Nick: [11:37] Sure. During the discussions of Affordable Care Act, we started talking about having a strong preference for transformation from the inside out, that we would rather not let the market or the government or insurers determine our fate and how we work.

[11:55] We would rather reshape the organization proactively, so we have set about doing that in some pretty deliberate ways ‑‑ partly how we get paid to go at risk for populations, partly how we manage our costs.

[12:13] We’ve come to a really good place, but it depends on engaging people across the system to say, “If we’re going to transform from inside, we’ve got to do it with people on the front lines who know how to do it.”

[12:27] We have very deep engagement in our medical group with physician leadership, in our nursing leadership to say, “We’re going to figure out better ways at each one of our sites to do care.”

[12:40] When I look at other industries, outside of healthcare, the ones that tend to get into trouble and die are the organizations that think they’re successful, and they’re at the top of their game, and fail to recreate themselves at that point. We’re trying to stay ahead of that curve on transformation.

Unity: [12:59] Do you think of that as a process that happens…How quickly? Is it years, decades? How quickly can you move the ship so to speak?

Nick: [13:10] Here’s what one of the things that keeps me up at night is, “What are the disrupters that are going to happen to this industry that maybe we’re not seeing yet?” I don’t think we have 10 years to change the way we work.

[13:26] We have to do continue to do it very quickly over the next couple of years. The more we get challenged now, the more likely we are to stay one step ahead of the curve.

[13:38] When we talk about consumerism, I should really explain what I mean by that, because for 10 years, I’ve heard people talk about consumerism in healthcare. I don’t think as healthcare providers we have felt that until the last two years.

[13:57] The reason I say we feel it now, is in talking to the folks that register patients, the folks that are physicians and are nurses and pharmacists, what I hear consistently from them is, “Our patients are asking better and different questions than they asked a few years ago.

Unity: [14:18] Why do you think that is?

Nick: [14:19] I think there are a number of reasons. First of all, the Affordable Care Act discussion started to shine a light on healthcare. All of a sudden, people are interested in it. They know there’s a cost problem. They know there’s sometimes a quality problem. Patients are asking questions.

[14:34] The phone that’s sitting in my pocket has connected our patients to each other and to information in a way that they didn’t have before. They are searching for information. Either we can be a source of it or they will find it somewhere else. What’s happened in the digital world has been huge.

[14:54] Along with that, think about the expectations. I’ve talked about the difference in banking and airline and healthcare. I don’t want to be like the airline industry, by the way.

[15:06] But I think about, and maybe I’m dating myself, but I actually used to go to banks to get money out and deposit things. I never go to a bank anymore. That world has changed so much.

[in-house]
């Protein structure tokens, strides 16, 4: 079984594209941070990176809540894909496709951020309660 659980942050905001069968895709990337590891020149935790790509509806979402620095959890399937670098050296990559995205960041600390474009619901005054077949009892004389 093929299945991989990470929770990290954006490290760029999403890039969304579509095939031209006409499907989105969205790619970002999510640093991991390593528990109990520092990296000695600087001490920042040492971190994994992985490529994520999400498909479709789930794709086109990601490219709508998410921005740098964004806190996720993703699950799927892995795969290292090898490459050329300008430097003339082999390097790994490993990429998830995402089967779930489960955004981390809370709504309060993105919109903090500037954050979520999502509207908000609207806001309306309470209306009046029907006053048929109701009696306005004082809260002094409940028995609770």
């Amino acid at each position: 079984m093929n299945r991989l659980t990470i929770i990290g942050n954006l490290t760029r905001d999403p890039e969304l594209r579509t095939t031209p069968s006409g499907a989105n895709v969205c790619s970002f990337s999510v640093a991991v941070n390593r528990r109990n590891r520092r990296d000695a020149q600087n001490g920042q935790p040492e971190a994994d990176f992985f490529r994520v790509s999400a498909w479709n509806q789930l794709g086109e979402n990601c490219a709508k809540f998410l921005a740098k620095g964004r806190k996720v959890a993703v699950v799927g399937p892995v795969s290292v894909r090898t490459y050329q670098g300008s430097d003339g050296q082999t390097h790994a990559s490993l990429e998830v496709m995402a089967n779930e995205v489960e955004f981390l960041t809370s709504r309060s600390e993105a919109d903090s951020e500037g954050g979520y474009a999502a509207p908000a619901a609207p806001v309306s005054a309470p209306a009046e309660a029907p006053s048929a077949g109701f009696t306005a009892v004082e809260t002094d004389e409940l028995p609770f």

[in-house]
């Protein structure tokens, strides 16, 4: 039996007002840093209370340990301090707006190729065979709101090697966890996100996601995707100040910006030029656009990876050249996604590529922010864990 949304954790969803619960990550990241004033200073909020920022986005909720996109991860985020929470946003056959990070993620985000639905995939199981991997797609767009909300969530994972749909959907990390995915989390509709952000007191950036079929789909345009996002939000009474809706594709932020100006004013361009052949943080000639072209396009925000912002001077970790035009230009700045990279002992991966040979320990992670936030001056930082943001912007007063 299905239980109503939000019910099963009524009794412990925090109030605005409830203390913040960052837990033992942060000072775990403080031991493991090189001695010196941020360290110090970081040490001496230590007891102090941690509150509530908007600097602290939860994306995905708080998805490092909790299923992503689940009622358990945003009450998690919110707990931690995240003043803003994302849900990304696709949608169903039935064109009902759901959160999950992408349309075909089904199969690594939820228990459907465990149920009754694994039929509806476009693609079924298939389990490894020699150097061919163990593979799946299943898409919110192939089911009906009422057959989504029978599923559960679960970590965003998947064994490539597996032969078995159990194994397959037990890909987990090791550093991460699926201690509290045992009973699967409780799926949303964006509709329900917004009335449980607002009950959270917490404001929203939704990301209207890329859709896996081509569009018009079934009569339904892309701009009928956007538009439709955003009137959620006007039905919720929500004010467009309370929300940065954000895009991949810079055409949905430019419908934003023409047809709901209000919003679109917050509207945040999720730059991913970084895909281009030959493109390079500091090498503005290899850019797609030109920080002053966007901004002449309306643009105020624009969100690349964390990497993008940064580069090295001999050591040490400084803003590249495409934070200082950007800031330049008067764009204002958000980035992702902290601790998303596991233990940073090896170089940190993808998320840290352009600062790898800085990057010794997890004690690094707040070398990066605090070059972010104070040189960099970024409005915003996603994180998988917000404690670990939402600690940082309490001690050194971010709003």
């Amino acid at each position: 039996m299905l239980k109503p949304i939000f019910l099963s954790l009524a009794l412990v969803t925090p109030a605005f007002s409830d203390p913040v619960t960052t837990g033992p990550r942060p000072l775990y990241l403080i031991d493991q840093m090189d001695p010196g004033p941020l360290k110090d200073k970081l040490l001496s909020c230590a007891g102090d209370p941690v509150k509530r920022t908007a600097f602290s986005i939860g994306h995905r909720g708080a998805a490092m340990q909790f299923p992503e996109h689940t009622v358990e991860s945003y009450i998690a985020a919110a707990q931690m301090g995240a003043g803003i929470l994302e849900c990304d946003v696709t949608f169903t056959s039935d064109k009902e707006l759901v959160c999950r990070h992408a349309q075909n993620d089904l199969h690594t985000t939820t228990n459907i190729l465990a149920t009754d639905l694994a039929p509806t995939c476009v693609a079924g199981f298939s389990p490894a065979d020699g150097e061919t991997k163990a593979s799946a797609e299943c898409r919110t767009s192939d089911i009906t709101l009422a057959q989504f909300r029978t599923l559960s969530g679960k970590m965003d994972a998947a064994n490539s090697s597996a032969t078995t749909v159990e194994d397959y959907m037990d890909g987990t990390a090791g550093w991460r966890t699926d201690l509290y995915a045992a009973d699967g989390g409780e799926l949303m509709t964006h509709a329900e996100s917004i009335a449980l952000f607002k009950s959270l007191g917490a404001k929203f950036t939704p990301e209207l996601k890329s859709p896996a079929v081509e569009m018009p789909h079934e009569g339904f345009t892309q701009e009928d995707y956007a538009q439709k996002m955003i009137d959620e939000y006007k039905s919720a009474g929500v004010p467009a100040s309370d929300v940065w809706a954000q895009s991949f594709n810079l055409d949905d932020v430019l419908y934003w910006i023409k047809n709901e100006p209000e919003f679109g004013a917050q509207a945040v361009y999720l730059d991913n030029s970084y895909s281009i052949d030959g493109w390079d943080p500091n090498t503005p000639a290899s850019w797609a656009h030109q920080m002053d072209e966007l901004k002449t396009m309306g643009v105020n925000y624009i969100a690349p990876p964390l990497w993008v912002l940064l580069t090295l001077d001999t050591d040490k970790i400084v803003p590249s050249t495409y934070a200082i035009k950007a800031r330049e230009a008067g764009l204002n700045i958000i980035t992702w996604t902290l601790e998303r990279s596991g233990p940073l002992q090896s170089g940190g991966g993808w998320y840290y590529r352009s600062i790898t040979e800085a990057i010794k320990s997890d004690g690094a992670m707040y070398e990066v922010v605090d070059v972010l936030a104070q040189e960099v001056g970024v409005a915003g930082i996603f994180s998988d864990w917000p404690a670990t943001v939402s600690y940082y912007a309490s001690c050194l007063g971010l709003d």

Unity: [15:21] What’s crazy is there’s more even advanced systems outside of the US, in other places. There’s just amazing innovation going on there. We’re just catching up still.

Nick: [15:31] We’re catching up. I think healthcare has consistently been 10, 15 years behind. If we think that this digital world isn’t going to affect us tremendously, I think we have our heads in the sand.

[15:45] That helped with consumerism, but when we talk about consumerism, we’re really talking about engaged patients who are partnering with us, taking more responsibility, making more decisions. That’s part of how we’re going to get to a better healthcare system.

Unity: [16:01] What’s the role of the entrepreneurs, of the innovators, that are bringing new solutions to you in solving that challenge? It seems like, and I think one of the complaints industry‑wide, is that a lot of things out there are features or point solutions.

[16:17] Is that just a function of where we are in the innovation cycle, and things are shifting, or are you at a moment where you’re ready for different types of solutions to come to you?

Nick: [16:32] As an organization, if you look at our five year strategic plan going forward, it’s around consumerism and population health management. We’re looking for solutions that match with our strategy, and we’re looking to partner with as many organizations as we think makes sense and that we can manage.

[16:51] If I could talk just a little bit about why we got involved with StartUp Health, why I’m committed to it, and why I think this model is important, let me go back two years. My colleagues who are in the room with me, we began to notice a couple of years ago that we were getting inundated with new ideas, new companies, requests for meetings.

[17:13] We began to understand that we did not have the appropriate filtering system. What the StartUp Health platform brings is sort of a ready‑made filter where we know that we can follow companies over time, work with them over time, and the likelihood of success in this model is so much higher.

[17:34] For us, this is part of the solution to how we filter all of what begins to feel like noise. There are many, many solutions. Many are expensive. Many are not fully cooked or ready for prime time.